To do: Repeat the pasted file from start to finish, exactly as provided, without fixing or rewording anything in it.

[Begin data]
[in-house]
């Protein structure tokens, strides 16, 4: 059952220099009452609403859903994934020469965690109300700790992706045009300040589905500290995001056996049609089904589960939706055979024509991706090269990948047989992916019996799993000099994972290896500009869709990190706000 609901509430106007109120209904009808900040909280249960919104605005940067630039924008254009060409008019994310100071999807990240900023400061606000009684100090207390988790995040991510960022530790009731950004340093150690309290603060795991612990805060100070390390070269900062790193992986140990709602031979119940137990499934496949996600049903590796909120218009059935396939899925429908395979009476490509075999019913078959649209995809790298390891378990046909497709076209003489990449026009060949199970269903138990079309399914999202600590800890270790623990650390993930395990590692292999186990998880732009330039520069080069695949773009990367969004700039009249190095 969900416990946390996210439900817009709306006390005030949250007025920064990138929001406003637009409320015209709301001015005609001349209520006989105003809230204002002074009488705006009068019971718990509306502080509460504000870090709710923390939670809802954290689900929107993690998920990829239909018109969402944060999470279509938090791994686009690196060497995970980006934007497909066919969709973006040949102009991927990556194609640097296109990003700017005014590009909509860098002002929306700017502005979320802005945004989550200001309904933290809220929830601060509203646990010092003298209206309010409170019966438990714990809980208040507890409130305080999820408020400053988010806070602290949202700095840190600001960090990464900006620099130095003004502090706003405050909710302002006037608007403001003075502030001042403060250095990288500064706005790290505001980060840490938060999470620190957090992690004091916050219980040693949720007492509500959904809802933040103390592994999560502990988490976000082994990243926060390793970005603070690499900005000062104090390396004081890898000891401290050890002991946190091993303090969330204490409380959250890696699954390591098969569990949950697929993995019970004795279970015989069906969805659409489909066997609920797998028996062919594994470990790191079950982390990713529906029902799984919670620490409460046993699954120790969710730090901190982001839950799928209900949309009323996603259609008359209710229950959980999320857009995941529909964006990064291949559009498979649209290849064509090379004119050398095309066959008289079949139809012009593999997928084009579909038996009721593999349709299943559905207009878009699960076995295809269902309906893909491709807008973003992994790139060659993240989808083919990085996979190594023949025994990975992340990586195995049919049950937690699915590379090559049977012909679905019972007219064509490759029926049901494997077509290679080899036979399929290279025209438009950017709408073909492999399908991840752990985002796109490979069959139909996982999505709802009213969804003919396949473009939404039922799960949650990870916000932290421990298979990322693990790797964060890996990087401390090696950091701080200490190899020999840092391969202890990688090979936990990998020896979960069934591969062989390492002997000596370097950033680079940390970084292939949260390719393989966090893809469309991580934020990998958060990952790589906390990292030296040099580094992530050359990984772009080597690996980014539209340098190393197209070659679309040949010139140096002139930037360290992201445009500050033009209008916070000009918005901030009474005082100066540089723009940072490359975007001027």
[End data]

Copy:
[in-house]
């Protein structure tokens, strides 16, 4: 059952220099009452609403859903994934020469965690109300700790992706045009300040589905500290995001056996049609089904589960939706055979024509991706090269990948047989992916019996799993000099994972290896500009869709990190706000 609901509430106007109120209904009808900040909280249960919104605005940067630039924008254009060409008019994310100071999807990240900023400061606000009684100090207390988790995040991510960022530790009731950004340093150690309290603060795991612990805060100070390390070269900062790193992986140990709602031979119940137990499934496949996600049903590796909120218009059935396939899925429908395979009476490509075999019913078959649209995809790298390891378990046909497709076209003489990449026009060949199970269903138990079309399914999202600590800890270790623990650390993930395990590692292999186990998880732009330039520069080069695949773009990367969004700039009249190095 969900416990946390996210439900817009709306006390005030949250007025920064990138929001406003637009409320015209709301001015005609001349209520006989105003809230204002002074009488705006009068019971718990509306502080509460504000870090709710923390939670809802954290689900929107993690998920990829239909018109969402944060999470279509938090791994686009690196060497995970980006934007497909066919969709973006040949102009991927990556194609640097296109990003700017005014590009909509860098002002929306700017502005979320802005945004989550200001309904933290809220929830601060509203646990010092003298209206309010409170019966438990714990809980208040507890409130305080999820408020400053988010806070602290949202700095840190600001960090990464900006620099130095003004502090706003405050909710302002006037608007403001003075502030001042403060250095990288500064706005790290505001980060840490938060999470620190957090992690004091916050219980040693949720007492509500959904809802933040103390592994999560502990988490976000082994990243926060390793970005603070690499900005000062104090390396004081890898000891401290050890002991946190091993303090969330204490409380959250890696699954390591098969569990949950697929993995019970004795279970015989069906969805659409489909066997609920797998028996062919594994470990790191079950982390990713529906029902799984919670620490409460046993699954120790969710730090901190982001839950799928209900949309009323996603259609008359209710229950959980999320857009995941529909964006990064291949559009498979649209290849064509090379004119050398095309066959008289079949139809012009593999997928084009579909038996009721593999349709299943559905207009878009699960076995295809269902309906893909491709807008973003992994790139060659993240989808083919990085996979190594023949025994990975992340990586195995049919049950937690699915590379090559049977012909679905019972007219064509490759029926049901494997077509290679080899036979399929290279025209438009950017709408073909492999399908991840752990985002796109490979069959139909996982999505709802009213969804003919396949473009939404039922799960949650990870916000932290421990298979990322693990790797964060890996990087401390090696950091701080200490190899020999840092391969202890990688090979936990990998020896979960069934591969062989390492002997000596370097950033680079940390970084292939949260390719393989966090893809469309991580934020990998958060990952790589906390990292030296040099580094992530050359990984772009080597690996980014539209340098190393197209070659679309040949010139140096002139930037360290992201445009500050033009209008916070000009918005901030009474005082100066540089723009940072490359975007001027």